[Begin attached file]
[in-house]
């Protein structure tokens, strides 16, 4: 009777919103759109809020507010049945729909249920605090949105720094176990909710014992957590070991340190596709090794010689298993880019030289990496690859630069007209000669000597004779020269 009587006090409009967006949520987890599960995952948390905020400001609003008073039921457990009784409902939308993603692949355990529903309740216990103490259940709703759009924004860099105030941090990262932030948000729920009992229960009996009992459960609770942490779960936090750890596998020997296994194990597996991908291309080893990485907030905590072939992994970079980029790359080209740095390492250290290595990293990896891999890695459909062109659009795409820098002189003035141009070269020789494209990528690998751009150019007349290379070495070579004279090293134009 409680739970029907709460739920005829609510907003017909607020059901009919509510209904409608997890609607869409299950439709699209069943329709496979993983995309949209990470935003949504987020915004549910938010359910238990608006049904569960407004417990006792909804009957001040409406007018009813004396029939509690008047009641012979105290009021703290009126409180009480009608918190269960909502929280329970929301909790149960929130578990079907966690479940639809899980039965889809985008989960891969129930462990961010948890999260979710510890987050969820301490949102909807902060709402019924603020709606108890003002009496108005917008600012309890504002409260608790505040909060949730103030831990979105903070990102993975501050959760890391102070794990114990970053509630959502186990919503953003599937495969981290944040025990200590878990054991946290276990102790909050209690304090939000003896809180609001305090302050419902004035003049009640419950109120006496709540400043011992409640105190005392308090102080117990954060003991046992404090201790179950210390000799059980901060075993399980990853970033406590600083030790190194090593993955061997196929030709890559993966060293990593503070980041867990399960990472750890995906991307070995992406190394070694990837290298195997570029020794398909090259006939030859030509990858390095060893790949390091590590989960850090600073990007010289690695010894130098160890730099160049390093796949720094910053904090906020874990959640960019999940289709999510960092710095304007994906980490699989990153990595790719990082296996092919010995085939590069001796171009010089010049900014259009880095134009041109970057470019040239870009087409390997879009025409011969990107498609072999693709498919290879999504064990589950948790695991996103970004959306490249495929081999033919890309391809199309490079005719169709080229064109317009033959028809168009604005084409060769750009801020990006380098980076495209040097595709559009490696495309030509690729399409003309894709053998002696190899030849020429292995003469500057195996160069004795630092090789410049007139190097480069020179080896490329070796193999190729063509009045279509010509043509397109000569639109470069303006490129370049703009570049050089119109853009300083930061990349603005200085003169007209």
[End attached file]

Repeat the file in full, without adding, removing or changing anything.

[in-house]
């Protein structure tokens, strides 16, 4: 009777919103759109809020507010049945729909249920605090949105720094176990909710014992957590070991340190596709090794010689298993880019030289990496690859630069007209000669000597004779020269 009587006090409009967006949520987890599960995952948390905020400001609003008073039921457990009784409902939308993603692949355990529903309740216990103490259940709703759009924004860099105030941090990262932030948000729920009992229960009996009992459960609770942490779960936090750890596998020997296994194990597996991908291309080893990485907030905590072939992994970079980029790359080209740095390492250290290595990293990896891999890695459909062109659009795409820098002189003035141009070269020789494209990528690998751009150019007349290379070495070579004279090293134009 409680739970029907709460739920005829609510907003017909607020059901009919509510209904409608997890609607869409299950439709699209069943329709496979993983995309949209990470935003949504987020915004549910938010359910238990608006049904569960407004417990006792909804009957001040409406007018009813004396029939509690008047009641012979105290009021703290009126409180009480009608918190269960909502929280329970929301909790149960929130578990079907966690479940639809899980039965889809985008989960891969129930462990961010948890999260979710510890987050969820301490949102909807902060709402019924603020709606108890003002009496108005917008600012309890504002409260608790505040909060949730103030831990979105903070990102993975501050959760890391102070794990114990970053509630959502186990919503953003599937495969981290944040025990200590878990054991946290276990102790909050209690304090939000003896809180609001305090302050419902004035003049009640419950109120006496709540400043011992409640105190005392308090102080117990954060003991046992404090201790179950210390000799059980901060075993399980990853970033406590600083030790190194090593993955061997196929030709890559993966060293990593503070980041867990399960990472750890995906991307070995992406190394070694990837290298195997570029020794398909090259006939030859030509990858390095060893790949390091590590989960850090600073990007010289690695010894130098160890730099160049390093796949720094910053904090906020874990959640960019999940289709999510960092710095304007994906980490699989990153990595790719990082296996092919010995085939590069001796171009010089010049900014259009880095134009041109970057470019040239870009087409390997879009025409011969990107498609072999693709498919290879999504064990589950948790695991996103970004959306490249495929081999033919890309391809199309490079005719169709080229064109317009033959028809168009604005084409060769750009801020990006380098980076495209040097595709559009490696495309030509690729399409003309894709053998002696190899030849020429292995003469500057195996160069004795630092090789410049007139190097480069020179080896490329070796193999190729063509009045279509010509043509397109000569639109470069303006490129370049703009570049050089119109853009300083930061990349603005200085003169007209």